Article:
In most cases, after the application or referral has been given to the respondent, QCAT will advise the parties of what will happen next and when the respondent is required to respond. You can respond using the forms at the bottom of this page when requested to do so.
In some civil cases, you may need to respond within certain timeframes otherwise QCAT may make a decision in favour of the applicant without further notice to the respondent (a decision by default).
When you must file a response or counter application
You must file and give a copy of your response and/or counter application to the applicant no later than 14 days after you were given a copy of the initiating application or referral for one of the following dispute types:
- a building dispute under the Queensland Building and Construction Commission Act 1991
- referral for recovery of debt under the Queensland Building and Construction Commission Act 1991
- application made under the Domestic Building Contracts Act 2000
- application made under the Body Corporate and Community Management Act 1997
Filing a response or counter application in all other matters
You must file and serve a response and/or counter-application for all other civil applications or referrals as soon as practicable, and no later than 28 days after you were given a copy of the initiating application by the applicant unless otherwise directed by QCAT.
As the respondent, if you do not respond to the initial application or referral filed by the applicant there are certain actions that may be made against you depending on your matter type.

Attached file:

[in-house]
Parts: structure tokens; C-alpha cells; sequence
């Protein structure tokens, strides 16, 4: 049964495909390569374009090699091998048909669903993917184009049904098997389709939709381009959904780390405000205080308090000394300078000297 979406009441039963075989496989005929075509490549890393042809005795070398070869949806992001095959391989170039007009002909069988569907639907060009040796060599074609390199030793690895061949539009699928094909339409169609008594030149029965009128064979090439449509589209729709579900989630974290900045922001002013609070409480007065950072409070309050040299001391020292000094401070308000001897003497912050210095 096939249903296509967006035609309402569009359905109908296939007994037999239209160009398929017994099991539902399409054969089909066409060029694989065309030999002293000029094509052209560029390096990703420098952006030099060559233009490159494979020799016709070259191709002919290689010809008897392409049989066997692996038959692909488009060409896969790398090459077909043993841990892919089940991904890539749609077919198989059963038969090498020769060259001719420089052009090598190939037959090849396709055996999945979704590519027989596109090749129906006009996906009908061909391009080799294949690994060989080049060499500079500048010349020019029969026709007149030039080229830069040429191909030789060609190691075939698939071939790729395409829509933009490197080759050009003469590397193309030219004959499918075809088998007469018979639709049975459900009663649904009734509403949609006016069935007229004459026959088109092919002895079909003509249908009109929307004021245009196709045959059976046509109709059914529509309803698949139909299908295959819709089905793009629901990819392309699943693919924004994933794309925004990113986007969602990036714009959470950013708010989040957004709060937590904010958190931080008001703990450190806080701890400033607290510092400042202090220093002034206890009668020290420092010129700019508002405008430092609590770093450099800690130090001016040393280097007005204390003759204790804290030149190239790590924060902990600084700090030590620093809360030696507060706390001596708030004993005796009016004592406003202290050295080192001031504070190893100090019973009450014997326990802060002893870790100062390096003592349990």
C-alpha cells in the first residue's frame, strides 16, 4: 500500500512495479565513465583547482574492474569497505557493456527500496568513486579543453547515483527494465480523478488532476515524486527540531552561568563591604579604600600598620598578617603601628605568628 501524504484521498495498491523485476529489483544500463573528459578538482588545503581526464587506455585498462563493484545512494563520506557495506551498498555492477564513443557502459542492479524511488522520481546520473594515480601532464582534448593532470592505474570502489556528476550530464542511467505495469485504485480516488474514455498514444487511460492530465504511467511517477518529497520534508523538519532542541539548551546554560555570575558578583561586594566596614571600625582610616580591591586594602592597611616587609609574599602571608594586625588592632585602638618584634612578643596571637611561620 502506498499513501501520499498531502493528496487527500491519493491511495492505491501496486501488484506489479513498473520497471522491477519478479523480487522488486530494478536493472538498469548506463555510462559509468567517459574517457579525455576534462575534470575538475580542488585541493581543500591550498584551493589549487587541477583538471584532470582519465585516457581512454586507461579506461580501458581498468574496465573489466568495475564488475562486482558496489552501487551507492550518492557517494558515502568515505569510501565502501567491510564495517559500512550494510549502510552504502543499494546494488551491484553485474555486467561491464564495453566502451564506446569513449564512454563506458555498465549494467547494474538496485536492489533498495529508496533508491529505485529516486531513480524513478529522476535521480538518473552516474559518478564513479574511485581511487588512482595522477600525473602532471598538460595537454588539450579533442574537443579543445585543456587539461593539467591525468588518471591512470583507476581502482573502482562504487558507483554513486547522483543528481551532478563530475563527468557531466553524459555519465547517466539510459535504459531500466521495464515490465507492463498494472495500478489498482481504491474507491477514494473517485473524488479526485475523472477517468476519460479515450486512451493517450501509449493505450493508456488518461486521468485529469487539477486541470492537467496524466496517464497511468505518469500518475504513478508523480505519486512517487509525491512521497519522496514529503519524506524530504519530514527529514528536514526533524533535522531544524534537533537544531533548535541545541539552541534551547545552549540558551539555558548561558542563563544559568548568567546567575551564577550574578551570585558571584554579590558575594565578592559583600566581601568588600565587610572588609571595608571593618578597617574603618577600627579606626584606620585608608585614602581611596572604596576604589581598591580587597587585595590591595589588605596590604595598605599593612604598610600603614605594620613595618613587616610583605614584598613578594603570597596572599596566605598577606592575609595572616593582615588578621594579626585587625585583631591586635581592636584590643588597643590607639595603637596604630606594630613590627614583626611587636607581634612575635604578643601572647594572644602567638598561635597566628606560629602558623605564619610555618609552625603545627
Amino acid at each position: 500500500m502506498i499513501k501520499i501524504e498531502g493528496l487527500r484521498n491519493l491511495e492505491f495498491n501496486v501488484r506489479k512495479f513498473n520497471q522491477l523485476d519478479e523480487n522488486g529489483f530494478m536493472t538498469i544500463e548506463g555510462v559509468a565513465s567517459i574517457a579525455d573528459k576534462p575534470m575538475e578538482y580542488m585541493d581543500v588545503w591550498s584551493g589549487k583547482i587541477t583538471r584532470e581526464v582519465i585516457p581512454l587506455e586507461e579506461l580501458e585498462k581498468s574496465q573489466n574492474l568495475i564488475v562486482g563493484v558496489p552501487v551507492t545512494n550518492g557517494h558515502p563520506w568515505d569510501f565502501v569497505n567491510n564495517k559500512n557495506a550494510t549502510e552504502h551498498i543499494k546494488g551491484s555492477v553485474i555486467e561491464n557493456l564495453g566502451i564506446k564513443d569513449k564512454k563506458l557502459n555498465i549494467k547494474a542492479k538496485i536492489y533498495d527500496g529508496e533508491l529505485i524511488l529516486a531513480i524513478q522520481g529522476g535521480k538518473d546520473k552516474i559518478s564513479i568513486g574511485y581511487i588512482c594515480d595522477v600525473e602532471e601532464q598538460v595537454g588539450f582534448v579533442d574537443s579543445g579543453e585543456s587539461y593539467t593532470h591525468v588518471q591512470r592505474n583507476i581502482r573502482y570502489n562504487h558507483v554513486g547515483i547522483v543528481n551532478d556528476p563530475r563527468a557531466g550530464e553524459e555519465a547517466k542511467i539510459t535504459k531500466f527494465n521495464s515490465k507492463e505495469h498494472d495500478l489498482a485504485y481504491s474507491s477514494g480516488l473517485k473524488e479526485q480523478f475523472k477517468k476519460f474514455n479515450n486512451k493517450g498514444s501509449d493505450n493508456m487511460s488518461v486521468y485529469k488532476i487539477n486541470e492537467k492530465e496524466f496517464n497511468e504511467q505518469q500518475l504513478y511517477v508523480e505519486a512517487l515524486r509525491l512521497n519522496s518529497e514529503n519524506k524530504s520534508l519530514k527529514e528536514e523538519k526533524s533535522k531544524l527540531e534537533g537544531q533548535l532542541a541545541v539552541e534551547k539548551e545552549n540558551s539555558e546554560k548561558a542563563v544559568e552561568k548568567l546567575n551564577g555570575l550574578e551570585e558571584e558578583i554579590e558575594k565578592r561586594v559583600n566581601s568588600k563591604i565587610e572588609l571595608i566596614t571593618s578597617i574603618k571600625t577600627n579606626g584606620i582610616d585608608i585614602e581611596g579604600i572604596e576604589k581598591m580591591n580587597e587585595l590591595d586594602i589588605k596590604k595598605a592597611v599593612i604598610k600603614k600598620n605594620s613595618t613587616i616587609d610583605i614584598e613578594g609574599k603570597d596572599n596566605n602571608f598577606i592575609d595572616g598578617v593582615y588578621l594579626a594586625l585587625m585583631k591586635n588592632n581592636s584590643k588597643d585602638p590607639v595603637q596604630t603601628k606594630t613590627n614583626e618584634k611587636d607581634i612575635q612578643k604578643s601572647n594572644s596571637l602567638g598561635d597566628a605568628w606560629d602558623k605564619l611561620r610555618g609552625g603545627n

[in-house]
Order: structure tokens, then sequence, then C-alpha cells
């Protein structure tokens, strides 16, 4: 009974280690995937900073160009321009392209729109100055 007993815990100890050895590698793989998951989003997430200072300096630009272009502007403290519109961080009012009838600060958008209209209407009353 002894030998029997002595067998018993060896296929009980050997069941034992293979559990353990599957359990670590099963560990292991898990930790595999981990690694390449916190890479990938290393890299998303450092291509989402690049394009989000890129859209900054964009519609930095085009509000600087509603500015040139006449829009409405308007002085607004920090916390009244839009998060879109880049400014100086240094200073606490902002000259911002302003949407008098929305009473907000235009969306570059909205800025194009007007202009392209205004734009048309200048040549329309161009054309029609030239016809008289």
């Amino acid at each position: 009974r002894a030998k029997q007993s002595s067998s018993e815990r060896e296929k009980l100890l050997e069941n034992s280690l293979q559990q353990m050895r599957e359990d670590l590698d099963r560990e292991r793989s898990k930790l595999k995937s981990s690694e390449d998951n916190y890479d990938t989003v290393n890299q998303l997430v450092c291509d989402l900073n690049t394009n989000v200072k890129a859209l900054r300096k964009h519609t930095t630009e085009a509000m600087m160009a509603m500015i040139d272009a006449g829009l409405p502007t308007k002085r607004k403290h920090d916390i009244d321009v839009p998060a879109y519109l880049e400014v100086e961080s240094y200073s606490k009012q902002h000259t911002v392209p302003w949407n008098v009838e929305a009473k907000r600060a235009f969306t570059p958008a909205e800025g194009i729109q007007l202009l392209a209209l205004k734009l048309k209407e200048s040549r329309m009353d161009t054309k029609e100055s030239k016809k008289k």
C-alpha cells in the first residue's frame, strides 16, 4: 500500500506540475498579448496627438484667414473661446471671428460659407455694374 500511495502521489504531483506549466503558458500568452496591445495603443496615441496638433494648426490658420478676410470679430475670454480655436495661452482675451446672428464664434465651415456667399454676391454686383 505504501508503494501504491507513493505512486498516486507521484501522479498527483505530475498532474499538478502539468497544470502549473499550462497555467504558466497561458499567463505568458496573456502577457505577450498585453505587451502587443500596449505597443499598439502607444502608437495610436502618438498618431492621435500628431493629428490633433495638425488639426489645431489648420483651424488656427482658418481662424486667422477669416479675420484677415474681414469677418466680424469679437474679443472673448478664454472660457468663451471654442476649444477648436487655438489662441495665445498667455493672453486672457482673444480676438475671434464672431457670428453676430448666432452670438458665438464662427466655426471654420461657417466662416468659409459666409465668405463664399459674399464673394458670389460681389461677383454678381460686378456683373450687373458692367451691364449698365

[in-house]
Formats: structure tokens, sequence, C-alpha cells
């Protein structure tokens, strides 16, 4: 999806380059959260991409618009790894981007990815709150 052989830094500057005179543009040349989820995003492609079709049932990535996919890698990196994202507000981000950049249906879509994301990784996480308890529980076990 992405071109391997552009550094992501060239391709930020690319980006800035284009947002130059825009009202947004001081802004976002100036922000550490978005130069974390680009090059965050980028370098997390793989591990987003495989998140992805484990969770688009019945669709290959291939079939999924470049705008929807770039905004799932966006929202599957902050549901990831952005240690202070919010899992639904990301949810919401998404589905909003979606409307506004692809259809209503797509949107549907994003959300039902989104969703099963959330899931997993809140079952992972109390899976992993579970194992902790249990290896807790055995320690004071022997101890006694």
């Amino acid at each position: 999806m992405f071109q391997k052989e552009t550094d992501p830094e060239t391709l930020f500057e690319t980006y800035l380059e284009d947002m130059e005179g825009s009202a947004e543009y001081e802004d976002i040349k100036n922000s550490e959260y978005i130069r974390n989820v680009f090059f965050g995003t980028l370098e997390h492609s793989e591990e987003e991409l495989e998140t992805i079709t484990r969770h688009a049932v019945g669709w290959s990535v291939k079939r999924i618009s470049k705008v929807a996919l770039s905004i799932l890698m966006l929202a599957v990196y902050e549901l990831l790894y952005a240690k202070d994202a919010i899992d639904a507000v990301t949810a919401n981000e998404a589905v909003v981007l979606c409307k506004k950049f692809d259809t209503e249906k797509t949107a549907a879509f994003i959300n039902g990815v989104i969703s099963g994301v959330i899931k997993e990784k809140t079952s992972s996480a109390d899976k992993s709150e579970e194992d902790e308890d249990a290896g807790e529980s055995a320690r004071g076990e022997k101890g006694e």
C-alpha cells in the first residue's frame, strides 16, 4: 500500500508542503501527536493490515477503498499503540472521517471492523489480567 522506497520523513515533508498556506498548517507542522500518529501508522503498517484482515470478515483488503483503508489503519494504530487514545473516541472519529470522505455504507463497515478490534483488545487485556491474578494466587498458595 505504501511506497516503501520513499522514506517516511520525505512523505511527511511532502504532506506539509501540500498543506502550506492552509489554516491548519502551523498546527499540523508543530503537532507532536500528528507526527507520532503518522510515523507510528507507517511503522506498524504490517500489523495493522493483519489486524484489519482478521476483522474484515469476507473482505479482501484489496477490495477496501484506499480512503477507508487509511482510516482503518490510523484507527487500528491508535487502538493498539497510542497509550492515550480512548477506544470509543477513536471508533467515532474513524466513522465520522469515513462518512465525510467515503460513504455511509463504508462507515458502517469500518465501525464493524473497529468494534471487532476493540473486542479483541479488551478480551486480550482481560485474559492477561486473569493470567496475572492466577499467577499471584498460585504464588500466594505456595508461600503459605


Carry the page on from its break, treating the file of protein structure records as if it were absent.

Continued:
Building disputes and QBCC debt recovery matters only
If a building dispute application or QBCC debt recovery application has been made against you and you have not responded within the required timeframe of 14 days, the applicant can lodge a decision by default request against you. Essentially the decision by default application asks QCAT to make a decision in favour of the applicant immediately.
The respondent will not be notified if QCAT makes a decision by default in favour of the applicant. The decision by default will be enforceable against you in the courts.
If a decision by default has already been made, you can apply to QCAT to have the decision by default set aside. You will need to explain in your application why your response was not filed in time and provide your response to the original application or referral. QCAT will review the request and all parties will be advised of the outcome. If QCAT decides to set the default decision aside then the original application will be scheduled for further QCAT proceedings.